Posts Tagged ‘sports’

Ex-NFL’er Robert Smith Raises Psychopathic Traits in ESPN Discussion of Heisman-Winning Quarterback Jameis Winston

Sunday, January 12th, 2014

By any reasonable standard, Florida State University quarterback Jameis Winston had a remarkable 2013-14 football season athletically. Just a redshirt freshman, Winston:

  • Passed for over 4000 yards
  • Threw 40 touchdown passes, the most ever in the Division I Football Bowl Subdivision (FBS) by a freshman, setting an Atlantic Coast Conference (ACC) record
  • Led his Florida State Seminoles to an undefeated season in which they consistently beat their opponents by astounding margins of victory
  • Became the youngest person ever, and only the second freshman, to win the prestigious Heisman Trophy as college football’s most outstanding player
  • Passed for the game-winning touchdown with just seconds left in the game to help the Seminoles win their first college football national championship since 1999 as he garnered Most Valuable Player honors

On top of all this, Winston lit up televisions around the country all year long with his enthusiasm, bright smile and charm.

Jameis Winston

(Photo of Jameis Winston thanks to Zennie62 on Flickr)

Off the field, however, Winston faced a serious challenge.

For the last month of the season, the Florida State Attorney’s Office was investigating a complaint of sexual assault against Winston. The investigation made for headline news and called into question not only whether Winston would be eligible to lead the Seminoles in the last games of the season and in a possible national championship game – since, if charges were brought, he would be declared ineligible – and not only whether, despite his stellar performance, he might be denied the Heisman Trophy, but whether he could eventually go to prison.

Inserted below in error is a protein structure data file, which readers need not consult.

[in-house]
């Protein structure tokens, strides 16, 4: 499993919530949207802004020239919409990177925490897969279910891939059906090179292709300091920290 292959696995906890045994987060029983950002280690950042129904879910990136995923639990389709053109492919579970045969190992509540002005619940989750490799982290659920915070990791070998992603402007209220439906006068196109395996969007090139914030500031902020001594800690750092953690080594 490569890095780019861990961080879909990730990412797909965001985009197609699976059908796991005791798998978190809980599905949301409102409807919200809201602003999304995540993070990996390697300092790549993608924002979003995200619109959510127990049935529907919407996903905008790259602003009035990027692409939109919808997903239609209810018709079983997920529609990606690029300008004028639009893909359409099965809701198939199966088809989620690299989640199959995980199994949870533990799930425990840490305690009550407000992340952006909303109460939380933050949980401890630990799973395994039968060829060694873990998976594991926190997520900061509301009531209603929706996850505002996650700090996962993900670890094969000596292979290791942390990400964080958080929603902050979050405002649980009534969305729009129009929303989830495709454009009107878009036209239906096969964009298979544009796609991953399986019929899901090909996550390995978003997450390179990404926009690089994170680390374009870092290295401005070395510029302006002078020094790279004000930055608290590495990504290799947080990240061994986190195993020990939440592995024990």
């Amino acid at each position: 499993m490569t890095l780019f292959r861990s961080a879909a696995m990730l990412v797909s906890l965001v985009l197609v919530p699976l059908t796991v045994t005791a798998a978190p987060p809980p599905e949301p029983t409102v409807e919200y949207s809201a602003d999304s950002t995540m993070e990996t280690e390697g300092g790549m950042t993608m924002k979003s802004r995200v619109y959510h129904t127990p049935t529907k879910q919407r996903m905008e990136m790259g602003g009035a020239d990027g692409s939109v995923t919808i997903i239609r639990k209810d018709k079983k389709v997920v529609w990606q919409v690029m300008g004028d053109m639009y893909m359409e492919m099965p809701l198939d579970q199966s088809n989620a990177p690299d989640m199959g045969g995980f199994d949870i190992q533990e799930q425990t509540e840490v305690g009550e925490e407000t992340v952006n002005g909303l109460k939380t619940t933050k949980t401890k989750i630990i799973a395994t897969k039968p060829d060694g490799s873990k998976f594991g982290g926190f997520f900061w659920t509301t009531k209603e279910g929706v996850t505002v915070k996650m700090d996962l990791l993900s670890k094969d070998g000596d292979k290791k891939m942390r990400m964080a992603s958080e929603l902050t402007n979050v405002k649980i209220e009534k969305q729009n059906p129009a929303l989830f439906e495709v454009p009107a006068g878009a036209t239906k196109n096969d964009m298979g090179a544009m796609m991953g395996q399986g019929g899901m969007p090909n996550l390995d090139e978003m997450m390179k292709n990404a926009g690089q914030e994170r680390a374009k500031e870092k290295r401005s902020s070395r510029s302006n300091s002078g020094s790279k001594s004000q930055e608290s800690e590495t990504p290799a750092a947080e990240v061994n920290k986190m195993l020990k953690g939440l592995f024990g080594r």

Ultimately, on December 5, 2013, just days before the ACC championship game and the deadline for Heisman voting, Florida State Attorney Willie Meggs announced, in a widely-publicized and controversial press conference, that the state would not file charges against Winston or anyone else in the case. But for nearly a month, Winston played, and continued to perform at a historically high level, while the cloud of the investigation and a possible felony charge hung over him.

So how did he manage to maintain such a standard on the field despite the pressures of incredibly high expectations combined with being the subject of a high-stakes investigation? (more…)

Goalkeeper David James Speculates on Psychopathy in Professional Soccer

Wednesday, February 20th, 2013

From Tiger Woods to Lance Armstrong, we’ve seen numerous examples in recent years of more or less pathological behavior from those in the sports world. Simply displaying unsavory behavior doesn’t mean someone has a condition as fundamental as a personality disorder or psychopathy. But these cases have at least raised questions about the culture of professional sports and the types of characters that sometimes flourish within it.

Enter David James, a British professional soccer goalkeeper.

James, in a column entitled “Psychopaths haunt the Beautiful Game – and I may be one of them” published in The Guardian, writes about these very questions from his perspective.

James says he has been reading a lot about psychopaths lately. Many of us have, which is a reflection of the growing awareness about this and other related conditions – fostered by a recent proliferation of books, films, articles and other works on the subject – that this site exists to help document. And when people first start learning about the subject, it often provokes an epiphany and leads them to start considering and noticing its influence within their life sphere.

Naturally, James began to consider his own arena – that of professional soccer. And, in doing so, he was struck by how many of the traits of psychopaths are common among his colleagues. In his column, he especially raises the issue of how professional sports, despite often involving teams, has become very much focused on glorifying individual participants.

He also looks at: (more…)